Read the latest issue of The Dairy Bar, a bi-weekly report from IDFA partner Ever.Ag. The Dairy Bar features spotlight data, key policy updates, and a one-minute video that covers timely topics for the dairy industry.
The Dairy Bar: Strong Planting Season Expected, Retail Sales Rise Despite Inflation, and Fluid Milk Sales in a Minute!
Quick Bites: Consumers Holding Up Under Inflation Pressure
- Inflation remains rampant, rising 6.4% year-over-year in January. Food prices, in particular, continue to jump, rising 10.1% on the year. As a result, Americans are paying nearly 20% more for groceries versus 2021, and roughly 19% more for dairy products.
- But consumers remain resilient. Retail sales increased 7.0% versus prior-year levels in January, though grocery purchases trailed the rate of price hikes, climbing just 6.6% over 2022. Analysts attribute strong spending to pay raises, cost-of-living adjustments and state tax cuts over the past year. The labor situation remains generally favorable, with job openings outpacing the number of unemployed persons.
- Still, the economic outlook remains uncertain. Some analysts expect inflation-adjusted incomes to continue rising this year, fortifying spending. But further rate hikes by the Federal Reserve could lead to an economic downturn, renewed layoffs and, in turn, less money in consumer bank accounts.
- USDA held its 99th Annual Agricultural Outlook Forum last week, offering a first look at grain supply and demand expectations for 2023. During the upcoming season, USDA estimates corn plantings to reach 91.0 million acres, with 87.5 million for soybeans and 49.5 million for wheat. The combined total of 228.0 million acres represents the most since 2014. With more crops in the ground, USDA expects prices for most commodities, except cattle, to decline this year.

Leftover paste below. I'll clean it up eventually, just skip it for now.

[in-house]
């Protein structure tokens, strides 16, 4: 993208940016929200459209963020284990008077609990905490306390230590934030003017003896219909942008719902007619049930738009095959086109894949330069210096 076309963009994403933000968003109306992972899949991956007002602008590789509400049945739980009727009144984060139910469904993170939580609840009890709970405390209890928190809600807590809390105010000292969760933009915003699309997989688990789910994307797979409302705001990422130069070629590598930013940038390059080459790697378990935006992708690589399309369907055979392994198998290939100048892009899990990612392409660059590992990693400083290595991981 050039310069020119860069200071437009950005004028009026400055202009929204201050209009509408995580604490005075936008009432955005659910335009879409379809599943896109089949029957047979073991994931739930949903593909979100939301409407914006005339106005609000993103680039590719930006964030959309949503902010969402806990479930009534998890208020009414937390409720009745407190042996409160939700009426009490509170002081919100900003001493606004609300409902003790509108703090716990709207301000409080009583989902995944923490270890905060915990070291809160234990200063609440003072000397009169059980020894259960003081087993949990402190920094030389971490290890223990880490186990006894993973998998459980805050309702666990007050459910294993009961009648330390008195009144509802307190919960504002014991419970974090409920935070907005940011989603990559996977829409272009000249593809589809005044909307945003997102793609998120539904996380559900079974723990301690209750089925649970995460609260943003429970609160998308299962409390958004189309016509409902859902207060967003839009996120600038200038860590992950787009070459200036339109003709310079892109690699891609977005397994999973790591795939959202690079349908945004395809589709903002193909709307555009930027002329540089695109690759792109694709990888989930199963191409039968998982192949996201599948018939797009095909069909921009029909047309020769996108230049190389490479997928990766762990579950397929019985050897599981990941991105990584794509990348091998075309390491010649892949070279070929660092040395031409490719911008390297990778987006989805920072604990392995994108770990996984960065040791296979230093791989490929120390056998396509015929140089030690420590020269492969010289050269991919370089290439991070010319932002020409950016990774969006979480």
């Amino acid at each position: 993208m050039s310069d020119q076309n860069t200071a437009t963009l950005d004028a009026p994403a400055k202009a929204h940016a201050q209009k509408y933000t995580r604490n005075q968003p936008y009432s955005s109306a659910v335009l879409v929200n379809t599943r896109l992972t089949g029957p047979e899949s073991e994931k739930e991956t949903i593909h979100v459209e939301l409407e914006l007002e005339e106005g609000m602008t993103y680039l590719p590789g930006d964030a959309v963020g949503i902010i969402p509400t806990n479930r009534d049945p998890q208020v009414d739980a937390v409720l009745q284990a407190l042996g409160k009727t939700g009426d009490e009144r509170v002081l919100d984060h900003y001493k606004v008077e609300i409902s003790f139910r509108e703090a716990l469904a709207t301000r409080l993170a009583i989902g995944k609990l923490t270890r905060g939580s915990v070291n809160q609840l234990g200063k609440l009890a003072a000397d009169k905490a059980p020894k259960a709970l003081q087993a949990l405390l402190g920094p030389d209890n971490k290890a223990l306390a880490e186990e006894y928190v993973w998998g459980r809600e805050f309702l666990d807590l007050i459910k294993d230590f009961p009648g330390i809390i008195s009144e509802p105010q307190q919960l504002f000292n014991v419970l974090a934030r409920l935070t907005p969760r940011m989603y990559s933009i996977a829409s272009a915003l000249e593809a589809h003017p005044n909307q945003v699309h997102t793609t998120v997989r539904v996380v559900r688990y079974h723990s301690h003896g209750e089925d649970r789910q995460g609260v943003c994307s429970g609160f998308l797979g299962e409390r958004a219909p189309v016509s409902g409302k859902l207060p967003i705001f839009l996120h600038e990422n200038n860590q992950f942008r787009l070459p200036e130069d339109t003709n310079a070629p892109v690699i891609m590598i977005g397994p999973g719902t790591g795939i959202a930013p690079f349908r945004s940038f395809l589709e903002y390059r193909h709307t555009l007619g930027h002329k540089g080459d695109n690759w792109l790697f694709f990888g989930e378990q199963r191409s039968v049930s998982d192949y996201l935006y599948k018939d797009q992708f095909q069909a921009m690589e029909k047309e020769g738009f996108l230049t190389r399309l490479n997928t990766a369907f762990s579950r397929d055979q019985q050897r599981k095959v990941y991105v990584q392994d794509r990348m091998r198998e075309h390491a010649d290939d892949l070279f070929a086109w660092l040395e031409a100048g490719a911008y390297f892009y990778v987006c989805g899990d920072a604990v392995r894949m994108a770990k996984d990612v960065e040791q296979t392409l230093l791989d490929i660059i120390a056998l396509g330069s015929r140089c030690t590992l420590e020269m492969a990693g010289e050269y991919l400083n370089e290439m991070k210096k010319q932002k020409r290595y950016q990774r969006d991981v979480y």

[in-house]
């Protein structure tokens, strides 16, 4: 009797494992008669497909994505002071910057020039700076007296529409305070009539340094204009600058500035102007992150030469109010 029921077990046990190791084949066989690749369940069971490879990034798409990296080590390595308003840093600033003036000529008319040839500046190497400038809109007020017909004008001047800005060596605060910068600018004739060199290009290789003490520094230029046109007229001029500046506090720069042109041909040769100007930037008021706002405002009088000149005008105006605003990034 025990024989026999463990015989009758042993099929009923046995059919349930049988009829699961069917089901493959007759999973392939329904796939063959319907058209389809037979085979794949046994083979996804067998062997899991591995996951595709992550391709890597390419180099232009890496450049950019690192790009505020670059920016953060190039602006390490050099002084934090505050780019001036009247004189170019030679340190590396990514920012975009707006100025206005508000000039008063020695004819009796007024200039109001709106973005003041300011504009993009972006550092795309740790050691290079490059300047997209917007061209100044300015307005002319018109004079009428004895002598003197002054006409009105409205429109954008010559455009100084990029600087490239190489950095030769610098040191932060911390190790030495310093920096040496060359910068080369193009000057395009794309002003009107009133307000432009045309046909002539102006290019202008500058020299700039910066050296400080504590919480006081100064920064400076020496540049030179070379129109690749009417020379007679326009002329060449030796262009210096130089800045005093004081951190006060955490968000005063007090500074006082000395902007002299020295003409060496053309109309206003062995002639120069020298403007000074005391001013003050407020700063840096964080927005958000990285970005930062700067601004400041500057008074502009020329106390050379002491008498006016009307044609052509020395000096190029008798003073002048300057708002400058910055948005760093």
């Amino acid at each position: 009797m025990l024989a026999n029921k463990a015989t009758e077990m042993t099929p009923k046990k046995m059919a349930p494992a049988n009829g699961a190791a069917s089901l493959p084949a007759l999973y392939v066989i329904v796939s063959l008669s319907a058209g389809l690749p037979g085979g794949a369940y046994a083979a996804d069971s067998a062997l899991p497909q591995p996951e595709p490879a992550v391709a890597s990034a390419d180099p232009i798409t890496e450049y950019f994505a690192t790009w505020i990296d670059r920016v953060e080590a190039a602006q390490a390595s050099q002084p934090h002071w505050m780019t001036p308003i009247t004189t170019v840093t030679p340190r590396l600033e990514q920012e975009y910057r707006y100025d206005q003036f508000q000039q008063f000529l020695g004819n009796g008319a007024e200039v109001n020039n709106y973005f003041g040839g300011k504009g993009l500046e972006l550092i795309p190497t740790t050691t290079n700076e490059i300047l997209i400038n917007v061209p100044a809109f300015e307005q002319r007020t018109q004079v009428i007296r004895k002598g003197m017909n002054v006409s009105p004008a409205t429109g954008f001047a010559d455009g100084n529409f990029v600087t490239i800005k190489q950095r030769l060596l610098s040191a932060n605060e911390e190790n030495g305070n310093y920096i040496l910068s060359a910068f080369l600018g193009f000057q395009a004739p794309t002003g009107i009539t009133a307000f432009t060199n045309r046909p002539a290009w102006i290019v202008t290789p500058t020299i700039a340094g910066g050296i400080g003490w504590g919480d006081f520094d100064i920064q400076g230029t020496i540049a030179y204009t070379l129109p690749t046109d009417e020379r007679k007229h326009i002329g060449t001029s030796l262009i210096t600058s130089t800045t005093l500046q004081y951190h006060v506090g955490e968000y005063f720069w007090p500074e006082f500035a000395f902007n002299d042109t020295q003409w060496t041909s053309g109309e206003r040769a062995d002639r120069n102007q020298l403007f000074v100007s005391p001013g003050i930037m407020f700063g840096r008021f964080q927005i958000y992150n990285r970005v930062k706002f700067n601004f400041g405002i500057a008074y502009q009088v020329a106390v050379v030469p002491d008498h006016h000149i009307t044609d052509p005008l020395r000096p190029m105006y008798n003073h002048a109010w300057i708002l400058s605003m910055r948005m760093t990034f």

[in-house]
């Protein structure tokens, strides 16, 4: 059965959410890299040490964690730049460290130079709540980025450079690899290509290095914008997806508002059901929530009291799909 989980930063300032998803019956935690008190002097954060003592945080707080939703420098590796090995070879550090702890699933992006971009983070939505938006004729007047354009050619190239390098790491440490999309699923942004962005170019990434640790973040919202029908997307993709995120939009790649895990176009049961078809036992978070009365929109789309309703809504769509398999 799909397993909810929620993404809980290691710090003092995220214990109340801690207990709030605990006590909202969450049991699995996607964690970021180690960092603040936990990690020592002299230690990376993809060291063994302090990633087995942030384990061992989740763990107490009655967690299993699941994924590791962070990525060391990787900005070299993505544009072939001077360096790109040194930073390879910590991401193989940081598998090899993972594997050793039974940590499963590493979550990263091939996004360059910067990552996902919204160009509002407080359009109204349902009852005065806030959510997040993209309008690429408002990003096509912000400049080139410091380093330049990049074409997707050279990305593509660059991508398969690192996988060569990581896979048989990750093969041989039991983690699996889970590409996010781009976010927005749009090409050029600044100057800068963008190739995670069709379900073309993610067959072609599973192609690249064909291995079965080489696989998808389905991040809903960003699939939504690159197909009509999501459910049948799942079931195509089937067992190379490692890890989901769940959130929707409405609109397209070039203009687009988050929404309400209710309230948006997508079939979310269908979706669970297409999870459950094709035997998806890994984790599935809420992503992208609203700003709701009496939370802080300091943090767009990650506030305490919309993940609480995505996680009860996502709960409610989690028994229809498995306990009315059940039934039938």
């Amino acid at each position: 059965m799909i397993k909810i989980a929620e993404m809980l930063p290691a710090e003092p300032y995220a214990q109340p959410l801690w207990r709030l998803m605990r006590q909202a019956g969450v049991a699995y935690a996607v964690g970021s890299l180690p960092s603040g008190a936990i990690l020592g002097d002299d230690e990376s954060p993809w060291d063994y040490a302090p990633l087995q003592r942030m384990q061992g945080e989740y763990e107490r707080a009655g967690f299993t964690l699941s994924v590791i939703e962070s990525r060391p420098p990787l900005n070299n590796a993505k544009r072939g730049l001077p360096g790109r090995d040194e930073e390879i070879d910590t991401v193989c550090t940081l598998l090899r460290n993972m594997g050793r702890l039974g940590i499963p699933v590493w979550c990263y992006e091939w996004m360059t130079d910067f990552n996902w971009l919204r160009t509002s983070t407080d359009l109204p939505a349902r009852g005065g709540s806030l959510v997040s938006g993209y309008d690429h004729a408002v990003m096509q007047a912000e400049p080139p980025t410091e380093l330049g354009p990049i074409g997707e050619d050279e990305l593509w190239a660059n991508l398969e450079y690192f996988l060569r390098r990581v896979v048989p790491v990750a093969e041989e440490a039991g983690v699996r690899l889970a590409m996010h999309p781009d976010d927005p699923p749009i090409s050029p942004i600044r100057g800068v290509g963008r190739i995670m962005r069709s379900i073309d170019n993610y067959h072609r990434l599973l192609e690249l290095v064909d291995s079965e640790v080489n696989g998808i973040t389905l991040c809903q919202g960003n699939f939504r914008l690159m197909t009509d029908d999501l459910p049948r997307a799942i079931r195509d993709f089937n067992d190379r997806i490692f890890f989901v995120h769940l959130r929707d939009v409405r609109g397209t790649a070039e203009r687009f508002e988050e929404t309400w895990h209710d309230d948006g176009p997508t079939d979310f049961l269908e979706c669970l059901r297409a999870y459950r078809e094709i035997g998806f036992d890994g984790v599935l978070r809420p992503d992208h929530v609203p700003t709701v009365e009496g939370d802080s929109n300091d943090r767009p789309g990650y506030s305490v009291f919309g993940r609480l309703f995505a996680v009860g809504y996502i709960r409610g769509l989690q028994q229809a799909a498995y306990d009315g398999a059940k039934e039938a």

- On the demand side, officials touted record U.S. agricultural export performance in 2022, propelled by higher commodity prices and strong global demand. This was driven in part by the U.S. filling global supply gaps left by Russia’s invasion of Ukraine. In the coming year, analysts expect that demand to soften.
- Climate initiatives remain a hot topic as USDA assesses agricultural growth. Discussions at the Forum included emphasis on climate-smart commodity projects selected for funding by USDA last year. Sessions included panels discussing the testing and development of new markets for climate-smart goods.
- Global trade and food security were also top of mind at the event ahead of the one-year anniversary of Russia’s invasion of Ukraine. How might Ukraine’s crops be impacted by ongoing conflict? Discussions also focused on perspectives from Ukraine as a global exporter and analysis of countries that rely on major global suppliers for food security and stability.